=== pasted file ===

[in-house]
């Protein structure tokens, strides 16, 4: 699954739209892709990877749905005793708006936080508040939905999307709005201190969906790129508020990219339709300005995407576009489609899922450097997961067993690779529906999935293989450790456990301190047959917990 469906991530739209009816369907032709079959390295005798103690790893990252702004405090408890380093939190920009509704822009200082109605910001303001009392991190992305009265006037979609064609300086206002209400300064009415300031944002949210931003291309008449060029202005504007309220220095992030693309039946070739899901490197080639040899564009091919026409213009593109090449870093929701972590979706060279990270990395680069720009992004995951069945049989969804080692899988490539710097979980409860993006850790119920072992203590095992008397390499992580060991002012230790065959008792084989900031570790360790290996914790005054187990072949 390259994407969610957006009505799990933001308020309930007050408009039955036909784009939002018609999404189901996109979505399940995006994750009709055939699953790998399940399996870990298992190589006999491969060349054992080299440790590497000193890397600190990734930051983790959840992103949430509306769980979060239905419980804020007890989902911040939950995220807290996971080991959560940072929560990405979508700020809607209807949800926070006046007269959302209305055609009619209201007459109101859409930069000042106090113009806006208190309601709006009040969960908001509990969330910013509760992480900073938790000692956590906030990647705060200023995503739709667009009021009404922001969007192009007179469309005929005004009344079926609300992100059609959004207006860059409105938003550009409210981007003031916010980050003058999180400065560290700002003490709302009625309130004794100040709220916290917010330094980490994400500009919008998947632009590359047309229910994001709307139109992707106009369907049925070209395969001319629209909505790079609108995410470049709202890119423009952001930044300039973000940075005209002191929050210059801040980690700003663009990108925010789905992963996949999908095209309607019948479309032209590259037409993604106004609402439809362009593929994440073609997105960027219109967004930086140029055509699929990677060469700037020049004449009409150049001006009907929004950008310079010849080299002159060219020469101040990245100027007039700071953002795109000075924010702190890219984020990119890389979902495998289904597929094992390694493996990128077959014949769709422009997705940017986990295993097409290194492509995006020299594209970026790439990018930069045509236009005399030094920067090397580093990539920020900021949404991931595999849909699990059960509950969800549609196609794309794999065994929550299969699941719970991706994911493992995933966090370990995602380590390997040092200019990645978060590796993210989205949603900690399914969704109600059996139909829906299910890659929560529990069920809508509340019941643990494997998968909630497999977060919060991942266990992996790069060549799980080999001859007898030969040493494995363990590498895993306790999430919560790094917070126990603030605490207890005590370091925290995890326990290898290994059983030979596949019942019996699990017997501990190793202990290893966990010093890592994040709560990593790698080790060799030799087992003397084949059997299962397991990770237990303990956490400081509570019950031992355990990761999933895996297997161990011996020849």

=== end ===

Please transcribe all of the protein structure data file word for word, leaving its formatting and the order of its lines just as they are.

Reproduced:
[in-house]
């Protein structure tokens, strides 16, 4: 699954739209892709990877749905005793708006936080508040939905999307709005201190969906790129508020990219339709300005995407576009489609899922450097997961067993690779529906999935293989450790456990301190047959917990 469906991530739209009816369907032709079959390295005798103690790893990252702004405090408890380093939190920009509704822009200082109605910001303001009392991190992305009265006037979609064609300086206002209400300064009415300031944002949210931003291309008449060029202005504007309220220095992030693309039946070739899901490197080639040899564009091919026409213009593109090449870093929701972590979706060279990270990395680069720009992004995951069945049989969804080692899988490539710097979980409860993006850790119920072992203590095992008397390499992580060991002012230790065959008792084989900031570790360790290996914790005054187990072949 390259994407969610957006009505799990933001308020309930007050408009039955036909784009939002018609999404189901996109979505399940995006994750009709055939699953790998399940399996870990298992190589006999491969060349054992080299440790590497000193890397600190990734930051983790959840992103949430509306769980979060239905419980804020007890989902911040939950995220807290996971080991959560940072929560990405979508700020809607209807949800926070006046007269959302209305055609009619209201007459109101859409930069000042106090113009806006208190309601709006009040969960908001509990969330910013509760992480900073938790000692956590906030990647705060200023995503739709667009009021009404922001969007192009007179469309005929005004009344079926609300992100059609959004207006860059409105938003550009409210981007003031916010980050003058999180400065560290700002003490709302009625309130004794100040709220916290917010330094980490994400500009919008998947632009590359047309229910994001709307139109992707106009369907049925070209395969001319629209909505790079609108995410470049709202890119423009952001930044300039973000940075005209002191929050210059801040980690700003663009990108925010789905992963996949999908095209309607019948479309032209590259037409993604106004609402439809362009593929994440073609997105960027219109967004930086140029055509699929990677060469700037020049004449009409150049001006009907929004950008310079010849080299002159060219020469101040990245100027007039700071953002795109000075924010702190890219984020990119890389979902495998289904597929094992390694493996990128077959014949769709422009997705940017986990295993097409290194492509995006020299594209970026790439990018930069045509236009005399030094920067090397580093990539920020900021949404991931595999849909699990059960509950969800549609196609794309794999065994929550299969699941719970991706994911493992995933966090370990995602380590390997040092200019990645978060590796993210989205949603900690399914969704109600059996139909829906299910890659929560529990069920809508509340019941643990494997998968909630497999977060919060991942266990992996790069060549799980080999001859007898030969040493494995363990590498895993306790999430919560790094917070126990603030605490207890005590370091925290995890326990290898290994059983030979596949019942019996699990017997501990190793202990290893966990010093890592994040709560990593790698080790060799030799087992003397084949059997299962397991990770237990303990956490400081509570019950031992355990990761999933895996297997161990011996020849």